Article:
We’re not sure what qualifies anymore as an old-fashioned political donnybrook, but Council President Peter Gill and Councilor-at-Large Larry Powers were clearly on opposite sides following Gill’s announcement that the Winthrop Housing Authority had installed a gate at the back of Golden Drive for emergency access to the senior housing area and the Gorman/Fort Banks School.
Gill commended the Housing Authority, Police Chief Terence Delehanty, Fire Chief Paul Flanagan, and DPW Director Steve Calla for installing the gate and creating a better situation for emergency access than had existed in the recent past.
But Powers, our former Fire Chief who has served many years in the public safety realm (earlier in the meeting, Town Manager James McKenna had deferred to his vast experience for a Logan Airport matter) and who is chairman of the Council’s public safety committee, made it clear in no uncertain terms that the proper procedure wasn’t followed in constructing the gate. (It wasn’t made clear which town or housing authority official had actually ordered the installation of the gate.)
Peter Gill obviously was trying to do a good thing for our seniors and our schoolchildren. But if you have a policy and six of your nine town leaders (savvy first-time Councillor Craig Mael actually abstained on the vote as to who was “out of order” in this procedure) feel that something wasn’t done legally or procedurally correctly, that’s not a strong and transparent process.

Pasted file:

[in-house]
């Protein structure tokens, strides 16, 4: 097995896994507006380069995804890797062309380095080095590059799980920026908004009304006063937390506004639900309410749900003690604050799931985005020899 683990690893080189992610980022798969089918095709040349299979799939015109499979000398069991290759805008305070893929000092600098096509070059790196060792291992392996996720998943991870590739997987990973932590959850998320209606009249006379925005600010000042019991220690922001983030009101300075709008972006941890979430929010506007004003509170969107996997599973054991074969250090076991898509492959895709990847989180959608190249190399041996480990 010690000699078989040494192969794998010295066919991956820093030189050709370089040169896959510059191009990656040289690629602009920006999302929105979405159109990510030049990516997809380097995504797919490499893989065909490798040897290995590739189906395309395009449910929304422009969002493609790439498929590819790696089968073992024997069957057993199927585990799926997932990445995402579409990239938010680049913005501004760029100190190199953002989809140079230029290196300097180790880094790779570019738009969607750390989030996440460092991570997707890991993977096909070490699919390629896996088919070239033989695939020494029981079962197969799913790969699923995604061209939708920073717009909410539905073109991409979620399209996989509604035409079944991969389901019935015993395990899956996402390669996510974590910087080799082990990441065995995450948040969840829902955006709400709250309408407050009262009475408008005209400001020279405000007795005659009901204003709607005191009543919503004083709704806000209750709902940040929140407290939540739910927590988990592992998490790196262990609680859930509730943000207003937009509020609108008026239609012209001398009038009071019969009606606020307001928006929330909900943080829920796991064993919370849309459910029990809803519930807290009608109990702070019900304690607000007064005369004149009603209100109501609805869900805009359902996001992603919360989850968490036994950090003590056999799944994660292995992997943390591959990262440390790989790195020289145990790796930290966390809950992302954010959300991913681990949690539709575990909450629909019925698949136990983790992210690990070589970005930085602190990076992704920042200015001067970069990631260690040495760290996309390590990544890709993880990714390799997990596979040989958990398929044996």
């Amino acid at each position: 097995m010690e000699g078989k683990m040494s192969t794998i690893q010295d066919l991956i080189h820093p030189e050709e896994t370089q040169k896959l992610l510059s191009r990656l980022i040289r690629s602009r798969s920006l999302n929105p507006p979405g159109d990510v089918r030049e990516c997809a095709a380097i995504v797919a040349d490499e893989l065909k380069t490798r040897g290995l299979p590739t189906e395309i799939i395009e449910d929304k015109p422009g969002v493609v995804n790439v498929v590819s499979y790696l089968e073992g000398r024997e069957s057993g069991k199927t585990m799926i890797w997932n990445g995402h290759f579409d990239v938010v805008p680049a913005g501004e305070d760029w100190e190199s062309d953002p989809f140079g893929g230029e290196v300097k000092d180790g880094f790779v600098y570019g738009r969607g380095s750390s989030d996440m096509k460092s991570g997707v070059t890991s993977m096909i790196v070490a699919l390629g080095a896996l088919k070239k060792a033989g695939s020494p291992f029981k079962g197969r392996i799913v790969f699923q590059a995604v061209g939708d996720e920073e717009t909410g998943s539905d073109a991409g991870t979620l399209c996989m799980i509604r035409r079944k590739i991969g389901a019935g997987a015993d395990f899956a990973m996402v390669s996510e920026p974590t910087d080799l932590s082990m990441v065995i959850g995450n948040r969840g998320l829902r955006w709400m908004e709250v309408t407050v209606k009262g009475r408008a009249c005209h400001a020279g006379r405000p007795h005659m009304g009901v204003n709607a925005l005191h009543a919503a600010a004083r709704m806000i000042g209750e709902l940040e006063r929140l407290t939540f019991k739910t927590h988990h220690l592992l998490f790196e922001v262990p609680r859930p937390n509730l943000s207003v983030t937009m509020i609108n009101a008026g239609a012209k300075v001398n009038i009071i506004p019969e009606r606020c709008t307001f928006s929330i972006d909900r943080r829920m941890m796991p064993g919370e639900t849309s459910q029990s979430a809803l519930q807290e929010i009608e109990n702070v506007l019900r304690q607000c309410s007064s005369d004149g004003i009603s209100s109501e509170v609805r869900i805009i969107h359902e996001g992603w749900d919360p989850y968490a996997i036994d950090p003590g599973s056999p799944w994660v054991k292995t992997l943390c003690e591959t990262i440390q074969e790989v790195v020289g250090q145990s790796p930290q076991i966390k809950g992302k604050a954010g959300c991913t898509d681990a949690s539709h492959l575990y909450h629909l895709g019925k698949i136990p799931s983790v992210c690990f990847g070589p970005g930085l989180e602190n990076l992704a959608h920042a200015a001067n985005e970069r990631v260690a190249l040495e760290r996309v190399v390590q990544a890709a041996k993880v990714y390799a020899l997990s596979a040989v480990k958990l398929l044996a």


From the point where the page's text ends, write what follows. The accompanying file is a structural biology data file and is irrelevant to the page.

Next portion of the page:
And then there was the offering from Councilor Nicholas DelVento, who said the Council might not have been following the town charter correctly for the entire time of the new form of government (a comment that caught everyone in the room off guard, including Powers, who was seated next to him). We trust that Nick did his usual thorough research before issuing that unusual comment.
We have felt that Peter Gill had made a smooth transition into his role as the most visible elected official in town and nobody can question how hard he’ s working for our community.
But Larry Powers is an elected official, had a distinguished career in public safety, and during his time on the Council has shown an ability to break down complex issues and simplify them and work toward the best possible solution. Mr. Powers should have had some input into the gate issue and we hope his feelings of ill-will, if any, after Tuesday’s meeting won’t deter him from reaching out to the public through his leadership post on the council’s public safety committee.